Animals all tagged and banded

Saturday was the day to get all caught up with the animals. Daughter #2 needed time with the cows and this was going to be it. First we had to bring the calf table over to the end of the chute. This would have been easier were it not for all of the yellow jackets nesting in the pipe. Mr Tex got stung once before he bailed. I had to search everywhere to find one can of hornet killer and we were able to spray them and get the calf table moved into position. We then had to get the portable arena set up around the calf table so when we let the calf out it would stay close and allow us to open the gate and get it back into the corral. We were able to chain it all together except for one end by the table. Mr Tex then went to move the steel gates around in the corral and ended almost getting stung again from yellowjackets inside the metal gates. We had to wait for Annmarie to bring more hornet spray. While she was headed back from town, we went into the barn and started to set up all of the gates and a working table for our supplies. I only had enough dewormer for 20 sheep so we ended up dosing all of the old ewes that are super skinny.

By the time we were done with the sheep we had 41 lambs, 41 ewes, 12 market animals and 1 ram. We had to cut open abscesses on three of them. They were along their jaw, most likely from cheat grass. We are not feeding any cheat grass they are just getting it out in the fields. I had to make up a sterilizing solution so I used a mild bleach solution buffered with baking soda. We used that to irrigate the wounds after lancing them open and getting all of the gunk out. It smells but last time we did it they recovered so there is hope this batch will do it also. We now have the 12 market lambs down by the school house and the rest above the barn lot.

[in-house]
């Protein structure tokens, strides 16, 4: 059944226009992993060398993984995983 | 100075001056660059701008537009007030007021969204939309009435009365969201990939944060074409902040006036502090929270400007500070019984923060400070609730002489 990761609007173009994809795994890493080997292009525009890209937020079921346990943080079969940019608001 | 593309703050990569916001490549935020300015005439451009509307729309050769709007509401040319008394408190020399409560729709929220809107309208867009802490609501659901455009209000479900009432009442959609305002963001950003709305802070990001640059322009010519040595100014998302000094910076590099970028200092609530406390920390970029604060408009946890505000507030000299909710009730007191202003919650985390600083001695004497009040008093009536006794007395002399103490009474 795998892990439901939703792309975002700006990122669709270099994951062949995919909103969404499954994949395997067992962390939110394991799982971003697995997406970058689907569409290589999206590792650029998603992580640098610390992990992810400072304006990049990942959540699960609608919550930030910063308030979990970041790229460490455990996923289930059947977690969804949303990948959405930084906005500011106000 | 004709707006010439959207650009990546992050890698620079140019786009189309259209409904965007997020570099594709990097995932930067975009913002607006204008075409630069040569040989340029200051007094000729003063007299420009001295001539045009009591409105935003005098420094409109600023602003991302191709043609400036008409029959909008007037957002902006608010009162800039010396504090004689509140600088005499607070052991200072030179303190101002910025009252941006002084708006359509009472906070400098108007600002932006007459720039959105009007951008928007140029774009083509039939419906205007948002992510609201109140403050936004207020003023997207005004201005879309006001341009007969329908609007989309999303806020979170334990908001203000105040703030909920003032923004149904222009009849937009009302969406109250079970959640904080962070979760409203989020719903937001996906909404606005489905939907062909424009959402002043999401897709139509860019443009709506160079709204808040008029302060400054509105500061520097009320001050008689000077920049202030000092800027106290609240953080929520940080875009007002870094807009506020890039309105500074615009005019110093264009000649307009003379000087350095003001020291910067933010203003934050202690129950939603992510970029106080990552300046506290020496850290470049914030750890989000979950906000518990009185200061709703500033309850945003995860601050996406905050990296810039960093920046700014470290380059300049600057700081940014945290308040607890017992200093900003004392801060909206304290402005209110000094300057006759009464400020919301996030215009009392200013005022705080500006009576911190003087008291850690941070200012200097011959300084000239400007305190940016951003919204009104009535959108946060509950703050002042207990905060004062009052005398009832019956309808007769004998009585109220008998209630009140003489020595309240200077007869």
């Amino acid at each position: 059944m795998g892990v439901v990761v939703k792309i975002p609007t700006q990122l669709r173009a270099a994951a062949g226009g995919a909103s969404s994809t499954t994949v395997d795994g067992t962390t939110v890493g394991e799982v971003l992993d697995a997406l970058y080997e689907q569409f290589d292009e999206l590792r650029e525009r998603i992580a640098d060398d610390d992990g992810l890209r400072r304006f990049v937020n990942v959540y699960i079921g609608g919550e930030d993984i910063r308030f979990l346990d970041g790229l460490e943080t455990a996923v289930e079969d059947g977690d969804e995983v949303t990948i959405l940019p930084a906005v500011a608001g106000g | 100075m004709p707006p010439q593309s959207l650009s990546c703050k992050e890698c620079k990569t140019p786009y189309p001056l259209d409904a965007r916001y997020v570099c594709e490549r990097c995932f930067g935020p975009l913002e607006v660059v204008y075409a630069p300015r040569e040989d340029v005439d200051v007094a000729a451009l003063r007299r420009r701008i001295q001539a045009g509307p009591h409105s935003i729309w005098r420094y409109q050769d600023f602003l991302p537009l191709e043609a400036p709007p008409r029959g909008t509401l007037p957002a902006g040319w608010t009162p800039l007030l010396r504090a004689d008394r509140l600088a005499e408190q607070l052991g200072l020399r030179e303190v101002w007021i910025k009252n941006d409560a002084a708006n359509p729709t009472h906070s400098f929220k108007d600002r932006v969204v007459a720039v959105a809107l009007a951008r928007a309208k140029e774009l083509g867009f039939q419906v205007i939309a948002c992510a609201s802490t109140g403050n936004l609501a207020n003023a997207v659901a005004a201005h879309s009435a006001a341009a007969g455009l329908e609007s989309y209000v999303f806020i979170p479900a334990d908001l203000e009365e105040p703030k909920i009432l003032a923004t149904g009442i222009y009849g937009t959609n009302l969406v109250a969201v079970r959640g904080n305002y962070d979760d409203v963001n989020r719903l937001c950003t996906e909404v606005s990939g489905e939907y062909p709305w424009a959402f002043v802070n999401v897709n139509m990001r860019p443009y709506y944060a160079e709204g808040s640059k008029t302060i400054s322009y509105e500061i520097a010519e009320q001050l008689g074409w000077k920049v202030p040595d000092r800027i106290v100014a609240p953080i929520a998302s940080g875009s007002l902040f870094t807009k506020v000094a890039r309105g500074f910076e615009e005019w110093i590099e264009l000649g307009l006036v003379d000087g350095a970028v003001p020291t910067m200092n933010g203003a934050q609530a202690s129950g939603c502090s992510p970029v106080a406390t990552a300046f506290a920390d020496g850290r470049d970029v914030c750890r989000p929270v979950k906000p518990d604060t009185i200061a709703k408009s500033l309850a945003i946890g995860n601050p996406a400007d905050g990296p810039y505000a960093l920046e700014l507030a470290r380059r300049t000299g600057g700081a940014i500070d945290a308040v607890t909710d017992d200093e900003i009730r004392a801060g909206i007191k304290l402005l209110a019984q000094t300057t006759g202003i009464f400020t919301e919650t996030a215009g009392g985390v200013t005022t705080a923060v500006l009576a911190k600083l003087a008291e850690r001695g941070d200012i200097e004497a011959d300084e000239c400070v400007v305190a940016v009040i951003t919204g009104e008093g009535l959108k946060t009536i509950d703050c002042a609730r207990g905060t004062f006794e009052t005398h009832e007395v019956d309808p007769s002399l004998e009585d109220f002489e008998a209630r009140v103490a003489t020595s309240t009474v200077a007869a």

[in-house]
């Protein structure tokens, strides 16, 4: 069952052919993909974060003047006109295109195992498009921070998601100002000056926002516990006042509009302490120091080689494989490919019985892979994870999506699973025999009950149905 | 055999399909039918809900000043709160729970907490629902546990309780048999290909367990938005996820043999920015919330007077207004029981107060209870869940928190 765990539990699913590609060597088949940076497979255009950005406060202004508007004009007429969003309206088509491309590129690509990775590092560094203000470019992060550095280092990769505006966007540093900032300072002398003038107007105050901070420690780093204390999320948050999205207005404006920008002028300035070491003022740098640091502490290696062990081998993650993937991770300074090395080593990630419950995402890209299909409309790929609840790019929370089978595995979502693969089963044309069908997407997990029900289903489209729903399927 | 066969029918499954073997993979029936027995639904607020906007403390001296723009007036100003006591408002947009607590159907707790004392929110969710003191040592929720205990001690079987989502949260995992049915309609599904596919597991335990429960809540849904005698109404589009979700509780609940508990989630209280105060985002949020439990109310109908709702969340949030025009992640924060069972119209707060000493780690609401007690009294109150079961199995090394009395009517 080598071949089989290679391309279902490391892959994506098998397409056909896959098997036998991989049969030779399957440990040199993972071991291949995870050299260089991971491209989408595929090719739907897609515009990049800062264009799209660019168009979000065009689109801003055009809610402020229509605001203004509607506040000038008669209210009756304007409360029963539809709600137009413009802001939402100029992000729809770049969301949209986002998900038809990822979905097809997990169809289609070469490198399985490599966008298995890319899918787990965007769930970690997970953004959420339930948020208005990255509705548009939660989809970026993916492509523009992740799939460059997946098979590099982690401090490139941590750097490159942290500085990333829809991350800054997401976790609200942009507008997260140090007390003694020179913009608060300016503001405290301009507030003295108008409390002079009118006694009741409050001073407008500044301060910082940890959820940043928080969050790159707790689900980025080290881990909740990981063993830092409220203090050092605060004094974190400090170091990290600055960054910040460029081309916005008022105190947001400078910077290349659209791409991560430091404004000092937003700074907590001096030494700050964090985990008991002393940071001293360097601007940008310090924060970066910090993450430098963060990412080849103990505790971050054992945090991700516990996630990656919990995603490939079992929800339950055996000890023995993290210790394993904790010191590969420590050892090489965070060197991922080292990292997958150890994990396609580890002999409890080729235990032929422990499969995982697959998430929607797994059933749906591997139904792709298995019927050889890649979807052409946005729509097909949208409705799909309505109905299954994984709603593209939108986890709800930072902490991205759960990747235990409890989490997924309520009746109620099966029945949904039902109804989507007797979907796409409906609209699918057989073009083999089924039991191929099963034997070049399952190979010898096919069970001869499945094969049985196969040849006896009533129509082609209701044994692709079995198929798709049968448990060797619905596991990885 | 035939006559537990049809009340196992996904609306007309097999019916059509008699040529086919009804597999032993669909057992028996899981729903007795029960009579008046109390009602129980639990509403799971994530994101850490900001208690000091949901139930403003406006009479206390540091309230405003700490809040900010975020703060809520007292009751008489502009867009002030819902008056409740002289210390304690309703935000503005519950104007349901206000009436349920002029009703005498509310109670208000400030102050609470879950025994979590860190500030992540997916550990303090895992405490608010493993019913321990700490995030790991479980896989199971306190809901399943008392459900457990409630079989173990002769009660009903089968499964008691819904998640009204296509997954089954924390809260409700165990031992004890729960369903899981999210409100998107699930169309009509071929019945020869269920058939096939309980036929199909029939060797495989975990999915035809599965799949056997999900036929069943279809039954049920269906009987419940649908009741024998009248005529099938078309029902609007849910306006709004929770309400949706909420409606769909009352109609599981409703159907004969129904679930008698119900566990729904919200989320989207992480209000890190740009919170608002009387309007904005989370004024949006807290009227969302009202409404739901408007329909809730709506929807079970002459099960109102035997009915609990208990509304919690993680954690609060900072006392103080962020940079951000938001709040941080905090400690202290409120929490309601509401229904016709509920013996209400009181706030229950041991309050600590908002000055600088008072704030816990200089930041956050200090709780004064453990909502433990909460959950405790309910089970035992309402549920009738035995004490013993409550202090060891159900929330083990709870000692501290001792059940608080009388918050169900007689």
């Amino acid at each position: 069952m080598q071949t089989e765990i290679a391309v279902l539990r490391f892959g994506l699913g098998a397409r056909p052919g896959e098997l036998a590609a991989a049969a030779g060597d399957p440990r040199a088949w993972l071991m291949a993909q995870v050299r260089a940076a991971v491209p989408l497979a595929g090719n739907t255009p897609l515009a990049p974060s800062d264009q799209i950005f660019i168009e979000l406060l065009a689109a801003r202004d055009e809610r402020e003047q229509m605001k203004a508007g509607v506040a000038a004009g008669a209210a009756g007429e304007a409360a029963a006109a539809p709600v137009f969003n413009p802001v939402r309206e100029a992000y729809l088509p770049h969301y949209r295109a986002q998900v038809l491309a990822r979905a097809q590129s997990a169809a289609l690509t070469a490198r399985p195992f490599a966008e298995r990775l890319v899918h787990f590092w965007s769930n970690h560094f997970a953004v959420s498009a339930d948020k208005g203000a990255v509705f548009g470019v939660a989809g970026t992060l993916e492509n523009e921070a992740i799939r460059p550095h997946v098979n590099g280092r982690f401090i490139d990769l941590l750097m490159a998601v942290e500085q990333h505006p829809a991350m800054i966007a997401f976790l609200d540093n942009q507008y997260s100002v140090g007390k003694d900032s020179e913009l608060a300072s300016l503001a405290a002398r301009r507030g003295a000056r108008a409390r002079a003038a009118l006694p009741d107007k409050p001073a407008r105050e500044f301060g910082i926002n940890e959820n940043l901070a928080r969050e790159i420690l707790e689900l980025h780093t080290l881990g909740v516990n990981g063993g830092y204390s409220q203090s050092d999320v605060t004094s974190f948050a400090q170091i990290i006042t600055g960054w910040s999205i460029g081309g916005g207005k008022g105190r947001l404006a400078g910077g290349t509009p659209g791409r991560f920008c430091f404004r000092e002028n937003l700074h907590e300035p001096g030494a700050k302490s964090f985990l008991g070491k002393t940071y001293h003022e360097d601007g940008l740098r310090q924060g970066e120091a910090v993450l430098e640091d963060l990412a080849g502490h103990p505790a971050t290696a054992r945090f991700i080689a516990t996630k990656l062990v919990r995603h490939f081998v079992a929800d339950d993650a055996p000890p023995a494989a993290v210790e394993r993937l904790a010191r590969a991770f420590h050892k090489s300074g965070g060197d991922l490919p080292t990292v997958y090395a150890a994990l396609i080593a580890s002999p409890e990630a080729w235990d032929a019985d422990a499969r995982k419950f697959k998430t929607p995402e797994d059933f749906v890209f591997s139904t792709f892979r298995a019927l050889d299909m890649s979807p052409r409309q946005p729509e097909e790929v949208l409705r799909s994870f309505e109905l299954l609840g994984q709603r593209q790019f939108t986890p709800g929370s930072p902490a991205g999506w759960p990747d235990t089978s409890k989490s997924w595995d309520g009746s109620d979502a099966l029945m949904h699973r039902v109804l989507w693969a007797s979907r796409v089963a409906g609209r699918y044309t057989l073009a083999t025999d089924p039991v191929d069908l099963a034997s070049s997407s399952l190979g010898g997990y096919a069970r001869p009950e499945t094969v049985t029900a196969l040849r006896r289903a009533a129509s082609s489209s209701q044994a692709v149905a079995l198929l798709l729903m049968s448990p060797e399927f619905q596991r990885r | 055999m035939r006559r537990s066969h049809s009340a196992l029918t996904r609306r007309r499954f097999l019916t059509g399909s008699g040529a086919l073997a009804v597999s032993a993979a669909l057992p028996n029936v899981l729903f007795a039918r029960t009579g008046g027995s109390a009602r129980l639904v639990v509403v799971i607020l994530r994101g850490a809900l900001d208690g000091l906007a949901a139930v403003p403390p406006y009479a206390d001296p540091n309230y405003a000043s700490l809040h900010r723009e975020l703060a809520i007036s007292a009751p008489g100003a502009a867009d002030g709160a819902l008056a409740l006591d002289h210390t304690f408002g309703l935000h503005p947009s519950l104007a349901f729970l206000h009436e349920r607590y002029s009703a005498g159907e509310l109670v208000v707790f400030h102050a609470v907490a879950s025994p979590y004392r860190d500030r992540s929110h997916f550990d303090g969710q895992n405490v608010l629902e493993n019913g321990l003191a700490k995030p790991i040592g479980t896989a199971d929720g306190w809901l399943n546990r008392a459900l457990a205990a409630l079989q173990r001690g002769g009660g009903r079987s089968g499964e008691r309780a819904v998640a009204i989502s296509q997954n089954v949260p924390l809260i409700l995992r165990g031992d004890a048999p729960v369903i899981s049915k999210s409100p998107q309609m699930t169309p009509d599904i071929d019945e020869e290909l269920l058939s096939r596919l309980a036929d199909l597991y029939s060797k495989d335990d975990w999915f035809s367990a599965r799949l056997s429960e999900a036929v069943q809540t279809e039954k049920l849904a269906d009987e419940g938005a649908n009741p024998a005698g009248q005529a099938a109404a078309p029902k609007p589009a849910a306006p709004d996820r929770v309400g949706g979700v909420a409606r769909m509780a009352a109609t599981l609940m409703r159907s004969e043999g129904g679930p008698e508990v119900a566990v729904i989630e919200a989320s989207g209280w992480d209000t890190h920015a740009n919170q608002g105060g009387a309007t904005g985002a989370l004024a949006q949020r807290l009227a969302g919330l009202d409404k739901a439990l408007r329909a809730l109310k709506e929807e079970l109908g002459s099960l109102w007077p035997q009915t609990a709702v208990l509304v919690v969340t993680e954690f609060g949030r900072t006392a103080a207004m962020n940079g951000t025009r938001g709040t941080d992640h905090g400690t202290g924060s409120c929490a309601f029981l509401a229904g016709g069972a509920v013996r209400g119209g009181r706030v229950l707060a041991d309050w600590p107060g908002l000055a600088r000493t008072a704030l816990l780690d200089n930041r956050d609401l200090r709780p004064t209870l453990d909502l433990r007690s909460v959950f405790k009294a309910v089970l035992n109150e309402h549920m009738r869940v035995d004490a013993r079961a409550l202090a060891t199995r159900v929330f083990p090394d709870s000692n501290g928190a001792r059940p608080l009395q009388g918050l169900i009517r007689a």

The first batch of cows were the momma’s and babies and the new bull. Annmarie and Tex walked down and pushed them up to the house. The cows came in the back way, not through the orchard and front yard like Annmarie wanted. Tex got the calves sorted off and we started to run them through the chute into the calf table. There is an art to using the calf table, this is where you do not let the calf run through the table and actually get its neck caught in the squeezer. We had five calves and I let two get through. One we caught and shoved back into the table, the second one pushed right through our corral panels, then ran along the fence several times refusing to go into the corral. It then took off across the property and ran down to the mother in law’s house. It took us 25 minutes to catch the calf. We did get it tagged and banded. Those cows and the bull all got treated with fly powder, we ended up with two steers and three heifer calves. Everyone got put back down to the school house area.